45 research outputs found

    Bacterial Endosymbiosis in a Chordate Host: Long-Term Co-Evolution and Conservation of Secondary Metabolism

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    <div><p>Intracellular symbiosis is known to be widespread in insects, but there are few described examples in other types of host. These symbionts carry out useful activities such as synthesizing nutrients and conferring resistance against adverse events such as parasitism. Such symbionts persist through host speciation events, being passed down through vertical transmission. Due to various evolutionary forces, symbionts go through a process of genome reduction, eventually resulting in tiny genomes where only those genes essential to immediate survival and those beneficial to the host remain. In the marine environment, invertebrates such as tunicates are known to harbor complex microbiomes implicated in the production of natural products that are toxic and probably serve a defensive function. Here, we show that the intracellular symbiont <i>Candidatus</i> Endolissoclinum faulkneri is a long-standing symbiont of the tunicate <i>Lissoclinum patella</i>, that has persisted through cryptic speciation of the host. In contrast to the known examples of insect symbionts, which tend to be either relatively recent or ancient relationships, the genome of <i>Ca.</i> E. faulkneri has a very low coding density but very few recognizable pseudogenes. The almost complete degradation of intergenic regions and stable gene inventory of extant strains of <i>Ca.</i> E. faulkneri show that further degradation and deletion is happening very slowly. This is a novel stage of genome reduction and provides insight into how tiny genomes are formed. The <i>ptz</i> pathway, which produces the defensive patellazoles, is shown to date to before the divergence of <i>Ca.</i> E. faulkneri strains, reinforcing its importance in this symbiotic relationship. Lastly, as in insects we show that stable symbionts can be lost, as we describe an <i>L. patella</i> animal where <i>Ca.</i> E. faulkneri is displaced by a likely intracellular pathogen. Our results suggest that intracellular symbionts may be an important source of ecologically significant natural products in animals.</p></div

    <i>Ca.</i> E. faulkneri genes that are more than 20% shorter than their homolog in BAL199 in at least one strain.

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    <p><i>Ca.</i> E. faulkneri genes that are more than 20% shorter than their homolog in BAL199 in at least one strain.</p

    Only one gene varies in length by more than 20% in <i>Ca.</i> E. faulkneri strains L2 and L5, and only a few are truncated by more than 20% versus their homologs in BAL199.

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    <p>Comparisons shown: (A) <i>Ca.</i> E. faulkneri L2 and L5, (B) <i>Ca.</i> E. faulkneri L2 and BAL199, and (C) <i>Ca.</i> E. faulkneri L5 and BAL199. Green lines denote a tolerance of ±20% of the <i>x</i>-axis variable. Note: the large PKS genes in the <i>ptz</i> pathway are omitted in order to avoid skewing the scale of axes in (A).</p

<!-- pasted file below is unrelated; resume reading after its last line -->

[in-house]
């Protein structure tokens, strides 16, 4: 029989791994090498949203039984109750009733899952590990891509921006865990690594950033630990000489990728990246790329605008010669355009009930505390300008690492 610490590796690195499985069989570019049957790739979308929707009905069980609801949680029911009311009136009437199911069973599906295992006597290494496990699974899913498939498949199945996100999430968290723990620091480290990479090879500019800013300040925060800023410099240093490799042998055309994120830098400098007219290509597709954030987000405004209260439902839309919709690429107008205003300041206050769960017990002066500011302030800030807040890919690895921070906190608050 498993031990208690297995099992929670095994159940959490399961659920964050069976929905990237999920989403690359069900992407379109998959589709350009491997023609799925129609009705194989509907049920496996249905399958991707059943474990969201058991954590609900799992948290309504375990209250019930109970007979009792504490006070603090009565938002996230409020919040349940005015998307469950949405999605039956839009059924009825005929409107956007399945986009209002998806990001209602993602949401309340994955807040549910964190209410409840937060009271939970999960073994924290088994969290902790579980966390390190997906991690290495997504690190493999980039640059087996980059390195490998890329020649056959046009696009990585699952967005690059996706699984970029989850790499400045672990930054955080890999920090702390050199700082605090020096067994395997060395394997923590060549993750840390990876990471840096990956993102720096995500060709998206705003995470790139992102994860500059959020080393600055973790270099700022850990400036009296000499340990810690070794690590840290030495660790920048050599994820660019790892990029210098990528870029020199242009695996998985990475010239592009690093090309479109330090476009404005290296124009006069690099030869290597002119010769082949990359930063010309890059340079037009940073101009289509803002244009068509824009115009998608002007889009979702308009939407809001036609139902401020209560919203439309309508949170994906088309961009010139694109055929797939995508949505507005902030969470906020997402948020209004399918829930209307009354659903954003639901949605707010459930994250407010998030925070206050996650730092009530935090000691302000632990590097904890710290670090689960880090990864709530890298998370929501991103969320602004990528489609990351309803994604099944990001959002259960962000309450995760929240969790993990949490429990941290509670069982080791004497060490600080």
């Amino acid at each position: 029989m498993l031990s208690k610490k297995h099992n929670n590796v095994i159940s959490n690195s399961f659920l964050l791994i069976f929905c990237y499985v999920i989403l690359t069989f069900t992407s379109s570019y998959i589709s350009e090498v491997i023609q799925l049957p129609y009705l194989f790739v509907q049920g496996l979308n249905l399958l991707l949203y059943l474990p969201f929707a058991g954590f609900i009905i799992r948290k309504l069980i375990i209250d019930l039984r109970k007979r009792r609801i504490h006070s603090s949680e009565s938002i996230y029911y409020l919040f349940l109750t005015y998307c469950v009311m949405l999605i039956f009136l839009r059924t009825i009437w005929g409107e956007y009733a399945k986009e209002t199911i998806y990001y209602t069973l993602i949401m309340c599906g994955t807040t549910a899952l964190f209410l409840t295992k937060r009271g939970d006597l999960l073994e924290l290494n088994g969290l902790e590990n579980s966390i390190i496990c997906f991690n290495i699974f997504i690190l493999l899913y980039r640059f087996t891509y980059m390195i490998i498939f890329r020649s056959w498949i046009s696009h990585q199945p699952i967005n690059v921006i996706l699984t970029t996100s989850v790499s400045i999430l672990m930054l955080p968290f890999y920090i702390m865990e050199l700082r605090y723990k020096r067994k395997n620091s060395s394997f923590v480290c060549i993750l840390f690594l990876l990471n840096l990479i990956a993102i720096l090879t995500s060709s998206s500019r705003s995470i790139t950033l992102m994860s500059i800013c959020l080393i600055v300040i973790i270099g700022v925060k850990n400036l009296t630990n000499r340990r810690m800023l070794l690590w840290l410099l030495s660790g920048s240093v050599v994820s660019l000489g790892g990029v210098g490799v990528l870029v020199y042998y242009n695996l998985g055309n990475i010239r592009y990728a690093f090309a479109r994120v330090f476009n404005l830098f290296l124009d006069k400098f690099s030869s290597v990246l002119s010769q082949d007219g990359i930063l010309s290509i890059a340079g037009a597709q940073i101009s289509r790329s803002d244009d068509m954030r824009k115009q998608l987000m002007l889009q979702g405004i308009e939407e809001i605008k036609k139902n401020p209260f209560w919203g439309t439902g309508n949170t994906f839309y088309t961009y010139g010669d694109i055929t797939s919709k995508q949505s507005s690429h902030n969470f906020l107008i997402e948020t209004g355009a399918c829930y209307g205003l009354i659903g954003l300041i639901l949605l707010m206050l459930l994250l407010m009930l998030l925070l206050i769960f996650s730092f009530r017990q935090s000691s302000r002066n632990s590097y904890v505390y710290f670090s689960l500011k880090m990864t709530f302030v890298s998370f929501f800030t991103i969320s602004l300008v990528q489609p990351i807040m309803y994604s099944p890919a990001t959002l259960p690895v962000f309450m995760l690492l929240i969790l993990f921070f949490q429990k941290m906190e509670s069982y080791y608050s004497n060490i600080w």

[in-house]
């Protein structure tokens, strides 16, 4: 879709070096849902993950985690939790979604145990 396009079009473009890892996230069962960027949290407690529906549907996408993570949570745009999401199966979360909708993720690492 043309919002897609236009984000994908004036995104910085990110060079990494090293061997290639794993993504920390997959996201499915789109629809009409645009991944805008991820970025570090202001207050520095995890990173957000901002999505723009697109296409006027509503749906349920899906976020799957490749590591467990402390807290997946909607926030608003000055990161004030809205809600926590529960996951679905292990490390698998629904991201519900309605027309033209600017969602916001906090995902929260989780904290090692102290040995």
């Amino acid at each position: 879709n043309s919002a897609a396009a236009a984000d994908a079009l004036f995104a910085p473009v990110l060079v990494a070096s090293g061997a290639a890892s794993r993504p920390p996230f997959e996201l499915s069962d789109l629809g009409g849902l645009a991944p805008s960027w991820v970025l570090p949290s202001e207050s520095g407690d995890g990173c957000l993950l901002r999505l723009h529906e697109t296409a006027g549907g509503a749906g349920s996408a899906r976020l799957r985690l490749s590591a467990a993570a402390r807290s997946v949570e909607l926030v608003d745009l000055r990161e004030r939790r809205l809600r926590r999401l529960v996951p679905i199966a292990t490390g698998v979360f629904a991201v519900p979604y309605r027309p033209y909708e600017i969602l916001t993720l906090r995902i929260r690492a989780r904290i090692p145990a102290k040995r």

Primers used in this study.

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    <p>Primers used in this study.</p

    The ten contigs assigned to the <i>Ca.</i> X. pacificiensis genome from the metagenomic assembly have similar nucleotide composition.

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    <p>Boxplots are shown comparing GC% (top left), GC2 (bottom left), GC4 (top right) and CAI (codon adaptation index <a href="http://www.plosone.org/article/info:doi/10.1371/journal.pone.0080822#pone.0080822-Sharp1" target="_blank">[49]</a>, bottom right) in contigs assembled from metagenomic sequence obtained from <i>L. patella</i> animal L6 and assigned to <i>Ca.</i> X. pacificiensis. The sizes of the contigs are shown in <a href="http://www.plosone.org/article/info:doi/10.1371/journal.pone.0080822#pone-0080822-t006" target="_blank">Table 6</a>. Only Contig16 was found to have a statistically significant difference in nucleotide composition to any other contig (see Main Text, <a href="http://www.plosone.org/article/info:doi/10.1371/journal.pone.0080822#pone.0080822.s002" target="_blank">Table S2</a>).</p

    <i>Ca.</i> X. pacificiensis possesses genes involved in various pathogenicity-related processes, while <i>Ca.</i> E. faulkneri lacks genes in these categories.

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    <p><i>Ca.</i> X. pacificiensis possesses genes involved in various pathogenicity-related processes, while <i>Ca.</i> E. faulkneri lacks genes in these categories.</p

    Pseudogenes in <i>Ca.</i> E. faulkneri L2 and L5.

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    <p>Pseudogenes in <i>Ca.</i> E. faulkneri L2 and L5.</p

    Orphan genesa in <i>Ca.</i> E. faulkneri strains L2 and L5.

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    <p>Orphan genesa in <i>Ca.</i> E. faulkneri strains L2 and L5.</p

    <i>Ca.</i> E. faulkneri strains have low coding density and possess the largest genomes lacking <i>ftsZ</i>, and <i>Ca.</i> E. faulkneri L2 has the largest genome also lacking <i>dnaA</i>.

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    <p>A set of symbionts and pathogens that live intracellularly and/or show signs of genome reduction are shown, in descending order of genome size. Shaded blue squares indicate the presence of <i>ftsZ</i> or <i>dnaA</i>. Note: All genomes included above are completed except for <i>Ca.</i> X. pacificiensis where the genome size plotted reflects the sum of contig sizes in the draft genome.</p

    Contig lengths in the assembly of <i>Ca.</i> X. pacificiensis.

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    <p>Contig lengths in the assembly of <i>Ca.</i> X. pacificiensis.</p